Princess Beatrice looked elegant in a black dress and white shirt with statement sleeves as she presented an award for a children’s book last night.
The royal, 30, has been a patron of Oscar’s Book Prize since 2017 and was at the event in Mayfair, London, to award this year’s winner Ed Vere for his story.
How To Be A Lion tells the story of a poem-writing lion who doesn’t want to conform to stereotype and his brave duck friend.
The prize was founded in 2014 in memory of three-year-old Oscar Ashton who died unexpectedly from an undetected heart condition in 2012.
Keeping her outfit simple, the princess wore a fitted white shirt with long sleeves which puffed out at the elbows.
Beatrice finished her look with delicate gold bracelets and wore her hair down for the engagement.
She appeared relaxed at the event and was seen laughing as she read from a card and spoke to guests at the May Fair Hotel.
The princess has written about her struggles with dyslexia as a child, and how the support of her parents and the magic of stories helped her fall in love with reading.
She told the Evening Standard that her parents would record themselves reading her favourite stories so she could fall asleep to the sound of her voices when they were travelling.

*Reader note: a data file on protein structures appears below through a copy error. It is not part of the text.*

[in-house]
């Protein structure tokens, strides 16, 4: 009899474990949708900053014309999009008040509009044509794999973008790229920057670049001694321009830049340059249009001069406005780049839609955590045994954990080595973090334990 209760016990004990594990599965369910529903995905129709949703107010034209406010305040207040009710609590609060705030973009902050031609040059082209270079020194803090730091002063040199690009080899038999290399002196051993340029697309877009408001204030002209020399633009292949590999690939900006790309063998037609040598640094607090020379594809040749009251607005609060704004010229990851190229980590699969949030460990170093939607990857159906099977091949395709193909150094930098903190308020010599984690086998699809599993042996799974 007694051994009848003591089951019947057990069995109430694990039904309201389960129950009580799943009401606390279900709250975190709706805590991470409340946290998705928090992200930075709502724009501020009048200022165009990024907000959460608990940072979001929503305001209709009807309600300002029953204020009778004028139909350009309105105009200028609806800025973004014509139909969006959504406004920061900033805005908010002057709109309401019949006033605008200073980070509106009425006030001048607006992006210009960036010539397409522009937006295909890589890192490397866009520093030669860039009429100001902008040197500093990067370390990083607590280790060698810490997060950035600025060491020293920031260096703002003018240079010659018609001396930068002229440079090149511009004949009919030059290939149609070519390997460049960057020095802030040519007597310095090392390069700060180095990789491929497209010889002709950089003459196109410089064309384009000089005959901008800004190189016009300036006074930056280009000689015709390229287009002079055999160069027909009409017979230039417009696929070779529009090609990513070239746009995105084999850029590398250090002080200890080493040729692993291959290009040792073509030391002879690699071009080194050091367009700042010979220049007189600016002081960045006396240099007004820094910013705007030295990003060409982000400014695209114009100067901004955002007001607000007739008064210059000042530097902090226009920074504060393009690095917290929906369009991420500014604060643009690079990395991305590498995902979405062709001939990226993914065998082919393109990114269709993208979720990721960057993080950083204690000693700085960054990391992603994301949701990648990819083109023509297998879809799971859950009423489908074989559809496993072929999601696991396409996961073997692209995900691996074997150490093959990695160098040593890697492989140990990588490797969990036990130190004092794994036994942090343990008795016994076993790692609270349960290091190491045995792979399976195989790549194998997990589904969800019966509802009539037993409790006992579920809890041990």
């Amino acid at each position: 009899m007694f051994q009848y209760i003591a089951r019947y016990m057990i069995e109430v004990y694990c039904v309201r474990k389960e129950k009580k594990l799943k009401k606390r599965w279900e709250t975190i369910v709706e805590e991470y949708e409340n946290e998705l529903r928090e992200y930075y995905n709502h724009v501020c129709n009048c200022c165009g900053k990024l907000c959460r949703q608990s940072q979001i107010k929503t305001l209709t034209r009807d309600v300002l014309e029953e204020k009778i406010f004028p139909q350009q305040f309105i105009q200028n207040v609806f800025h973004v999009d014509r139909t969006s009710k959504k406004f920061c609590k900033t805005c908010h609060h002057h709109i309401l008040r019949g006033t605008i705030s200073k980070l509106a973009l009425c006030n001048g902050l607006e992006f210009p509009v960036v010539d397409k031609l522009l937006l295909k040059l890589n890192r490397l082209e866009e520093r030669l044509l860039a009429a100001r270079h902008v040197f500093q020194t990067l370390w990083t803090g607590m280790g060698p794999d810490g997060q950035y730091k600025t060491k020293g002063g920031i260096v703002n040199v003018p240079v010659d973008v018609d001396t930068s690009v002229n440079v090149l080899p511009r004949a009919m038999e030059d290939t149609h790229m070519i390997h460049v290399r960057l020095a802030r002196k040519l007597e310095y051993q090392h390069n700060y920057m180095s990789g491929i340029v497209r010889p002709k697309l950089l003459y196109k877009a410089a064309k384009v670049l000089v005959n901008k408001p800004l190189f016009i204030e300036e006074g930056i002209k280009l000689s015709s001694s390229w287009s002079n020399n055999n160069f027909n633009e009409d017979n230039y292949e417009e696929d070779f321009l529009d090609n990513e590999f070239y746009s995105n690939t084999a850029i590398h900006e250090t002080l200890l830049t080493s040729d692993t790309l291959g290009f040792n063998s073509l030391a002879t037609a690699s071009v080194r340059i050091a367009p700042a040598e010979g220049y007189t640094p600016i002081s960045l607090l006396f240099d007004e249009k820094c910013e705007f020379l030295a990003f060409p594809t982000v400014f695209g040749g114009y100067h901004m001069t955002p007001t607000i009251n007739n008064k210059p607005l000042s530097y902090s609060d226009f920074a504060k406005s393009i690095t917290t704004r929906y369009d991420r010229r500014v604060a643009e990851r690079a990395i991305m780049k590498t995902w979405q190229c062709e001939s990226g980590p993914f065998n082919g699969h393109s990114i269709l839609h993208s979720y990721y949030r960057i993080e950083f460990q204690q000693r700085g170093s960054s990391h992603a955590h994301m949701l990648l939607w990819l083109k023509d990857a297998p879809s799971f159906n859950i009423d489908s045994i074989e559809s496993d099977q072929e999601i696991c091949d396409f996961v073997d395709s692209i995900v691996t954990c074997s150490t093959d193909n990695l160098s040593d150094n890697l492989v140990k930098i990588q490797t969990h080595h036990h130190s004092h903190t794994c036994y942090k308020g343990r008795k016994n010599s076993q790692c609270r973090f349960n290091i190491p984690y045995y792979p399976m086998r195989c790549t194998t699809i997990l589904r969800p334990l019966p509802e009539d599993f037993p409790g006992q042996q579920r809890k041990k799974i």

And she revealed how children’s stories inspired her as she struggled with her reading, saying: ‘I was lucky my mother, with her great imagination, took the time to work on these with me.
‘By the time I read Harry Potter aged 11, I tore through the pages’.
Writer Ed Vere received a £5,000 award for his book How To Be A Lion, after children from Eveline Day Nursery in Wimbledon helped decide on the winner.
This was the nursery that book-loving Oscar Ashton, who the prize is dedicated too, attended before he died in 2012.
Children’s Laureate and author behind the Charlie and Lola and Clarice Bean series, Lauren Child also helped judge the entries for the prize.
She said: ‘Ed Vere understands how to pace a story, tell it beautifully, make an important point about being true to yourself and loyal to your friends.’
The jury said How To Be A Lion ‘does not preach nor resort to sentimentality but yet a very clear point is made about how it is possible to deal with those who wish to bully and intimidate’.
Lauren was joined on the judging panel by campaigner for women and children’s health Sarah Brown, and Brigitte Ricou-Bellan, UK director of books at Amazon.
Oscar’s parents Viveka Alvestrand and James Ashton were also judges on the panel.
Originally there were 117 entries from publishers around the UK and from this a long list of 15 books was created.
Stories about the power of self-belief, children’s mental health and even an infant criminal mastermind are represented on the shortlist of five books.